© St. Petersburg Times, published February 7, 2003
THE BULLDOZER came first thing Monday, while some of us were sleeping. By 10 a.m., the house was flattened. The tree had already been killed.
In my neighborhood, Palma Ceia, people feel betrayed these days.
Maybe you've heard the story, reported in Saturday's Times:
HENRY AND LISA CLARK, who lived at 3410 Barcelona St., had been negotiating since at least late summer to sell their home to Devonshire Properties, which wants to build four townhomes on the double lot.
But a grand laurel oak tree stood defiantly in the way.
On Nov. 14, Clark sent legal notices to neighbors, giving them two weeks to protest the couple's plan to cut down the oak. He didn't bring up the prospective buyer.
INSTEAD, HE WAILED of roots threatening the foundation. He spoke of cracks in walls.
And -- here's the best part -- he thanked neighbors for their understanding, before signing the note "Hal."
"It is with serious regret that we have taken this action," he wrote, "but we believe that we must do so to avoid the hazards posed by the tree to our home and family."
HE NEGLECTED to mention the biggest hazard the home faced: an approaching bulldozer.
No one fought for the tree.
The land sold, for an amount not yet reflected in public records.
IT PAINS ME to tell the Clarks' story without providing their words of explanation, but frankly, they aren't returning phone calls these days. Neither is Devonshire owner Neil Layton.
I suppose they hope for our understanding.
Linda Clark, in a brief interview, began crying when Times reporter Ron Matus asked her about the tree.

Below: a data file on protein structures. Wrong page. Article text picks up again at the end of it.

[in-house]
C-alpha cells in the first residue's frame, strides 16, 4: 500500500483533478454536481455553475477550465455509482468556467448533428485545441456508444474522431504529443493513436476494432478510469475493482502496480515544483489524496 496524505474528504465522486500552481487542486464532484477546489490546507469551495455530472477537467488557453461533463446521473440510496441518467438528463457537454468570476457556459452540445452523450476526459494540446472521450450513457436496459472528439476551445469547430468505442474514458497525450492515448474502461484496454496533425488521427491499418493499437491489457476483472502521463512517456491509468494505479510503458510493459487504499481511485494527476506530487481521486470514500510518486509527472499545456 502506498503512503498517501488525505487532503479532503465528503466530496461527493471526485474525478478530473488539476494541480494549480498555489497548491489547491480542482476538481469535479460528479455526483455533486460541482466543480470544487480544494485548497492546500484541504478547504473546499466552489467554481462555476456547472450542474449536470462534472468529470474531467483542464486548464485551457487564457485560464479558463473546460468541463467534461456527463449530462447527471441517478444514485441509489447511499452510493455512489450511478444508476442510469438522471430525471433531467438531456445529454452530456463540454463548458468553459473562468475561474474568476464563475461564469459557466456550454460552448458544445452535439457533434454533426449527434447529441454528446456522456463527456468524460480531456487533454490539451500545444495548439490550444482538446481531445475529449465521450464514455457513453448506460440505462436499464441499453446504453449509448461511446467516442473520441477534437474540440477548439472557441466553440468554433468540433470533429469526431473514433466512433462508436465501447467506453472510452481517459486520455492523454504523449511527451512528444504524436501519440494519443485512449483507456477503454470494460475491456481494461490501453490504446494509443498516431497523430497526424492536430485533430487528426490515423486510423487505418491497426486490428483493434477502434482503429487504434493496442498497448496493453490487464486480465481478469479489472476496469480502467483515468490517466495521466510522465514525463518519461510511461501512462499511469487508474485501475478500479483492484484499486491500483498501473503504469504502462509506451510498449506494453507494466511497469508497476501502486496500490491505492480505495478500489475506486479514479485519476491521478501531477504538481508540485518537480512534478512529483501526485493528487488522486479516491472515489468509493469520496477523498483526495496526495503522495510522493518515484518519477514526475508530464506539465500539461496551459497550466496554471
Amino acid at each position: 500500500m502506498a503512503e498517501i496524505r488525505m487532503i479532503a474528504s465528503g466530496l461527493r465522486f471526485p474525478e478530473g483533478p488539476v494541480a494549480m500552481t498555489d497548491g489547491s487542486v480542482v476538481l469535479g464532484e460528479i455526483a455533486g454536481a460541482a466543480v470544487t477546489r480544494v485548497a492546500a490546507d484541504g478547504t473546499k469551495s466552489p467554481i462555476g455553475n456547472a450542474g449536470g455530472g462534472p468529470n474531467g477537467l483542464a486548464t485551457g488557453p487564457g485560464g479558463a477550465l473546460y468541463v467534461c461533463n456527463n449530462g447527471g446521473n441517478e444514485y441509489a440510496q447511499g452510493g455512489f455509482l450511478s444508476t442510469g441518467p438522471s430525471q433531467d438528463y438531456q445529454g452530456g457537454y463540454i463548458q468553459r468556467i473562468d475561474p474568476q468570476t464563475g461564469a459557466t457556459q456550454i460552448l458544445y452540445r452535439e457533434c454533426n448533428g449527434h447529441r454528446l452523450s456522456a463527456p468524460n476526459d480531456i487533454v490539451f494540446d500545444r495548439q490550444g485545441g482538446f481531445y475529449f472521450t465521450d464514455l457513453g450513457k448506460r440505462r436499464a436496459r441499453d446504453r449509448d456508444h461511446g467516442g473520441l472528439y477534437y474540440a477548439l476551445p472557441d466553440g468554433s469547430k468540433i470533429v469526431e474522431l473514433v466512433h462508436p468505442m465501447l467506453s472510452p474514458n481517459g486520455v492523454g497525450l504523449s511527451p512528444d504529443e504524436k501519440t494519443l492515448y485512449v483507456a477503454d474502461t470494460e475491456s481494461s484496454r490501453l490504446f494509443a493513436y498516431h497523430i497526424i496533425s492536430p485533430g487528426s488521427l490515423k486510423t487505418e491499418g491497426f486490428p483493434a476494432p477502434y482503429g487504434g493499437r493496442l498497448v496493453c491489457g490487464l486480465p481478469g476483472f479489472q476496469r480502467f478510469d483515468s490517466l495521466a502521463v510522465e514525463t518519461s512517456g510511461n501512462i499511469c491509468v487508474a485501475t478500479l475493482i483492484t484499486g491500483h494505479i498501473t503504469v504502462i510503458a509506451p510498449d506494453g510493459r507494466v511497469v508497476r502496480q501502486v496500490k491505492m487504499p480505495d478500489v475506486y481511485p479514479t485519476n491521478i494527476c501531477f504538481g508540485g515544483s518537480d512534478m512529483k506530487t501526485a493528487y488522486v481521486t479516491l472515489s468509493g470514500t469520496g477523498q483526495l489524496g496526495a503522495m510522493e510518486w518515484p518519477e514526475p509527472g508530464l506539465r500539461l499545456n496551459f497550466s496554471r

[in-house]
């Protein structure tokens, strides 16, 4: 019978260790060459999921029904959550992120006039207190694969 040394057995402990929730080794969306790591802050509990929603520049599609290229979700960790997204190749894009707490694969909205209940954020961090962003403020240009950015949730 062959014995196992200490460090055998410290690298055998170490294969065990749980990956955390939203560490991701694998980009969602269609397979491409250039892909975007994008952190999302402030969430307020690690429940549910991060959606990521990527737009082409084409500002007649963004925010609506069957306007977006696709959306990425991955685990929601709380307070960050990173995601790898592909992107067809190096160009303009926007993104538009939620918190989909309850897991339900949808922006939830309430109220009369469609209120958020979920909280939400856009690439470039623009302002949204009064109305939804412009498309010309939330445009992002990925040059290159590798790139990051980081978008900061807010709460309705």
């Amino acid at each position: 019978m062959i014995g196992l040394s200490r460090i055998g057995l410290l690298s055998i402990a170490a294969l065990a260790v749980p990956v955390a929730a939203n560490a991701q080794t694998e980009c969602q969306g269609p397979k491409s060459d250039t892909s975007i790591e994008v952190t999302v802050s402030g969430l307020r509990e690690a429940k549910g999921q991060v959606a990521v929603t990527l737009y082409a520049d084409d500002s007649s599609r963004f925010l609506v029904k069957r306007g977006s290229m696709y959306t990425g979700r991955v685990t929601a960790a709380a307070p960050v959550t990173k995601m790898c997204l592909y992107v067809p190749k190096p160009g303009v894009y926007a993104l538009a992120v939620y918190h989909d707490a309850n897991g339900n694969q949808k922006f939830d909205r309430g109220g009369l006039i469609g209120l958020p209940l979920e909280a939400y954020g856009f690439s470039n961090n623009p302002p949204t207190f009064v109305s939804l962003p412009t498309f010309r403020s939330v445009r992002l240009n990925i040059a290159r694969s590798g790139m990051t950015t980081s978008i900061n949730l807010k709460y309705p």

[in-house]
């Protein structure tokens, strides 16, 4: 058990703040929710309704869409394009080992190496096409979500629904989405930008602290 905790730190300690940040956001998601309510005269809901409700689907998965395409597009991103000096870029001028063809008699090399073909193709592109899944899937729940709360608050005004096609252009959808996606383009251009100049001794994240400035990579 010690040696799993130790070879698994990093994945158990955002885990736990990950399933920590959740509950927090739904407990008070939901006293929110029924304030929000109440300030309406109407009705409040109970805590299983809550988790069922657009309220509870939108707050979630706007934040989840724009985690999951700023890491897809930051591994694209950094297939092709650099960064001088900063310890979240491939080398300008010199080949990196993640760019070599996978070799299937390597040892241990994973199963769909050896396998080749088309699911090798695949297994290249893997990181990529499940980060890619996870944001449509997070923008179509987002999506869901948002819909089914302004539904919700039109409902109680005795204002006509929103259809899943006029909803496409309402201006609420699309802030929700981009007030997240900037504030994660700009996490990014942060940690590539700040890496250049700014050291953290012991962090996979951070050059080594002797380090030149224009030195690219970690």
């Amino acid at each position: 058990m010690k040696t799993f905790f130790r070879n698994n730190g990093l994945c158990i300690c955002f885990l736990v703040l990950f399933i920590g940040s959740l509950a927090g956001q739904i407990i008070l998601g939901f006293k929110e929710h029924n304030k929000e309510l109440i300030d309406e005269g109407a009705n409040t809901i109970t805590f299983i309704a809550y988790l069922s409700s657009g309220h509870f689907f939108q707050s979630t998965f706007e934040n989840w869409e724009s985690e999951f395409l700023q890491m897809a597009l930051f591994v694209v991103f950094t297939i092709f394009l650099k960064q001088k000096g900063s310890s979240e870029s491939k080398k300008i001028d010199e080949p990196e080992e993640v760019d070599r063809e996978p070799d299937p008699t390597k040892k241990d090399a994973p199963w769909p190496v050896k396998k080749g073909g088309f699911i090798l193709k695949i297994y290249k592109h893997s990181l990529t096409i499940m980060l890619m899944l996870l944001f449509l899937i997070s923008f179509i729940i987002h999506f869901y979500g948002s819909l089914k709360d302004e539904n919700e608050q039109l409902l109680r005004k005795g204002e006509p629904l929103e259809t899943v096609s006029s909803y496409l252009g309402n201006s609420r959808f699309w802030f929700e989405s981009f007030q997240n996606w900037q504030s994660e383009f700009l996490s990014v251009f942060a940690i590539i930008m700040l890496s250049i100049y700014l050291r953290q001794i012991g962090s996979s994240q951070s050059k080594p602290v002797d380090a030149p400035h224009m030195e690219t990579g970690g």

"The developers wanted to do what they wanted to do," she said.
OTHERS have more to say.
John Dingfelder, vice president of the Palma Ceia Neighborhood Association, fired off a letter to city attorney James Palermo, asking if criminal or civil penalties could apply.
Could the permit be revoked, he wondered, in light of "fraudulent misrepresentations"?
If so, the killing of grand oaks is usually followed by a $15,000 fine.
The City Council has asked Palermo to look into the matter.
"There's the letter of the law and the spirit of the law," City Council member Linda Saul-Sena said Wednesday.
"And it appears that they might have met the letter but certainly not the spirit."
Have a developer and a homeowner created a blueprint for evasion of Tampa's tree ordinance?
A frightening thought.
ON A LIGHTER NOTE:
I have been put in my place by the wife of a Krewe of Sant'Yago member.
Teresa Armas has fine words for St. Petersburg Times society coverage but frowns on my partying portrayal of Gasparilla pirates last week.
I'll admit: Pirates are an awfully fun target. For a kinder view of them, check out an excerpt from Mrs. Armas' letter, which appears on this page.
- Staff writer Ron Matus contributed to this report. Tampa's Kennedy Boulevard was once called Grand Central. Now Grand Central is a weekly City Times column. Writer Patty Ryan can be reached at 226-3382 or firstname.lastname@example.org .